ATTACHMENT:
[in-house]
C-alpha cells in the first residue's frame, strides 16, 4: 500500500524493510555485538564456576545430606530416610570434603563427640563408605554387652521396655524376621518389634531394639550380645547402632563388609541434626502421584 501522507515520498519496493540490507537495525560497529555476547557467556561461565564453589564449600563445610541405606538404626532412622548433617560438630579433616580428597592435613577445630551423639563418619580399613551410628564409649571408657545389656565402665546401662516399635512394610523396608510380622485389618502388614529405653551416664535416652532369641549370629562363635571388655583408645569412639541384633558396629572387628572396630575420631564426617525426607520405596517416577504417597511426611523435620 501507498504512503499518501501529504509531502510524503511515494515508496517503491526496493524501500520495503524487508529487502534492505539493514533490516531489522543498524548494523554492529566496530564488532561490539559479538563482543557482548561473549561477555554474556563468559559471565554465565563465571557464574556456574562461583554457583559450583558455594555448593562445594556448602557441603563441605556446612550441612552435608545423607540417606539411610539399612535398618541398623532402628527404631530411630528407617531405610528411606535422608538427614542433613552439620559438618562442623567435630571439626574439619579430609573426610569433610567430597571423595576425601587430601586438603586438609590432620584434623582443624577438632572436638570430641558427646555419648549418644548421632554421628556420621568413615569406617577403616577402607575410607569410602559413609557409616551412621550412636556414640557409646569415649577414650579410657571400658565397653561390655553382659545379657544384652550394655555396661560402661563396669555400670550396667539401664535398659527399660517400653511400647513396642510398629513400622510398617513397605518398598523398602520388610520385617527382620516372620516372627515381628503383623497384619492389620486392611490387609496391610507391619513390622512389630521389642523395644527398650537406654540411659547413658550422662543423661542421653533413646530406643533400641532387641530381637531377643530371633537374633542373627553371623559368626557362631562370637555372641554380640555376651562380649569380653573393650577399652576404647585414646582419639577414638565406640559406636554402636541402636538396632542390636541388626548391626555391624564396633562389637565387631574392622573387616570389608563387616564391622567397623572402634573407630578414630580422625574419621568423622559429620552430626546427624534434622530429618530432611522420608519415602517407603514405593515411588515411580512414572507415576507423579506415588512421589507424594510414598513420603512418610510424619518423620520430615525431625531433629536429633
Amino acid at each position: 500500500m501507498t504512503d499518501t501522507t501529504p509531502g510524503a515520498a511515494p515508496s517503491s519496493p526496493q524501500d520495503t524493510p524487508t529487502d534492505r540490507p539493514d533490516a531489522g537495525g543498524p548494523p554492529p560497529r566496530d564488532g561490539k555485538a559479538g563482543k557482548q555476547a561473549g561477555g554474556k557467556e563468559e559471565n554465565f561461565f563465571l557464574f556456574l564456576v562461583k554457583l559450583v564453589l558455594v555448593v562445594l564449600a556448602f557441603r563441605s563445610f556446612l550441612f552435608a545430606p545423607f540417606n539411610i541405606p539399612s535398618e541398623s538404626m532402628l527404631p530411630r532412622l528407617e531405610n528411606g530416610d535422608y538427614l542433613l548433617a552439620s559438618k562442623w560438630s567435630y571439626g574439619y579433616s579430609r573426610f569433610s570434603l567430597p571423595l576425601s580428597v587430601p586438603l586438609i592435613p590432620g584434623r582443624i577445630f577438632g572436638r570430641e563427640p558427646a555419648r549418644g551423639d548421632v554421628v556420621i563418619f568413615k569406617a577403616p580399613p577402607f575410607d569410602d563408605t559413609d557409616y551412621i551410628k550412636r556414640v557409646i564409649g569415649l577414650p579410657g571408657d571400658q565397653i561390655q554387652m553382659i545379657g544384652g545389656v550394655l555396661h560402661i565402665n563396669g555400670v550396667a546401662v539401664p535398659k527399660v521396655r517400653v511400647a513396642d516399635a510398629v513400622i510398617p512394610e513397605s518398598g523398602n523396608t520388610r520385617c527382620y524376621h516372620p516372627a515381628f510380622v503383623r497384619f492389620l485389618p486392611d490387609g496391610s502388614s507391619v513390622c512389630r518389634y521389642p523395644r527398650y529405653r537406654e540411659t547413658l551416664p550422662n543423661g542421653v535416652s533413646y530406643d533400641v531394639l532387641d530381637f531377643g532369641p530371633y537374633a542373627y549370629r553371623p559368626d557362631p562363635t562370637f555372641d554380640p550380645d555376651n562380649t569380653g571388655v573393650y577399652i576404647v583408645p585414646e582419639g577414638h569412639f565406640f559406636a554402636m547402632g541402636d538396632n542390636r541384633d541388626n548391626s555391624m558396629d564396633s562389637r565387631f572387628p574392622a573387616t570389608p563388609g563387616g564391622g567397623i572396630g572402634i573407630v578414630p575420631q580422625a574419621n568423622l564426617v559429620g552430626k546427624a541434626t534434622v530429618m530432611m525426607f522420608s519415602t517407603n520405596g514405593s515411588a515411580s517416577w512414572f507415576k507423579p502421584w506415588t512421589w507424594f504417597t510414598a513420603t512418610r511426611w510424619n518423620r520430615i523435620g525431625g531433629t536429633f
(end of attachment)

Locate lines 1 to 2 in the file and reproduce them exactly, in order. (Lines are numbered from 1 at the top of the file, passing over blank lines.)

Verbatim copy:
[in-house]
C-alpha cells in the first residue's frame, strides 16, 4: 500500500524493510555485538564456576545430606530416610570434603563427640563408605554387652521396655524376621518389634531394639550380645547402632563388609541434626502421584 501522507515520498519496493540490507537495525560497529555476547557467556561461565564453589564449600563445610541405606538404626532412622548433617560438630579433616580428597592435613577445630551423639563418619580399613551410628564409649571408657545389656565402665546401662516399635512394610523396608510380622485389618502388614529405653551416664535416652532369641549370629562363635571388655583408645569412639541384633558396629572387628572396630575420631564426617525426607520405596517416577504417597511426611523435620 501507498504512503499518501501529504509531502510524503511515494515508496517503491526496493524501500520495503524487508529487502534492505539493514533490516531489522543498524548494523554492529566496530564488532561490539559479538563482543557482548561473549561477555554474556563468559559471565554465565563465571557464574556456574562461583554457583559450583558455594555448593562445594556448602557441603563441605556446612550441612552435608545423607540417606539411610539399612535398618541398623532402628527404631530411630528407617531405610528411606535422608538427614542433613552439620559438618562442623567435630571439626574439619579430609573426610569433610567430597571423595576425601587430601586438603586438609590432620584434623582443624577438632572436638570430641558427646555419648549418644548421632554421628556420621568413615569406617577403616577402607575410607569410602559413609557409616551412621550412636556414640557409646569415649577414650579410657571400658565397653561390655553382659545379657544384652550394655555396661560402661563396669555400670550396667539401664535398659527399660517400653511400647513396642510398629513400622510398617513397605518398598523398602520388610520385617527382620516372620516372627515381628503383623497384619492389620486392611490387609496391610507391619513390622512389630521389642523395644527398650537406654540411659547413658550422662543423661542421653533413646530406643533400641532387641530381637531377643530371633537374633542373627553371623559368626557362631562370637555372641554380640555376651562380649569380653573393650577399652576404647585414646582419639577414638565406640559406636554402636541402636538396632542390636541388626548391626555391624564396633562389637565387631574392622573387616570389608563387616564391622567397623572402634573407630578414630580422625574419621568423622559429620552430626546427624534434622530429618530432611522420608519415602517407603514405593515411588515411580512414572507415576507423579506415588512421589507424594510414598513420603512418610510424619518423620520430615525431625531433629536429633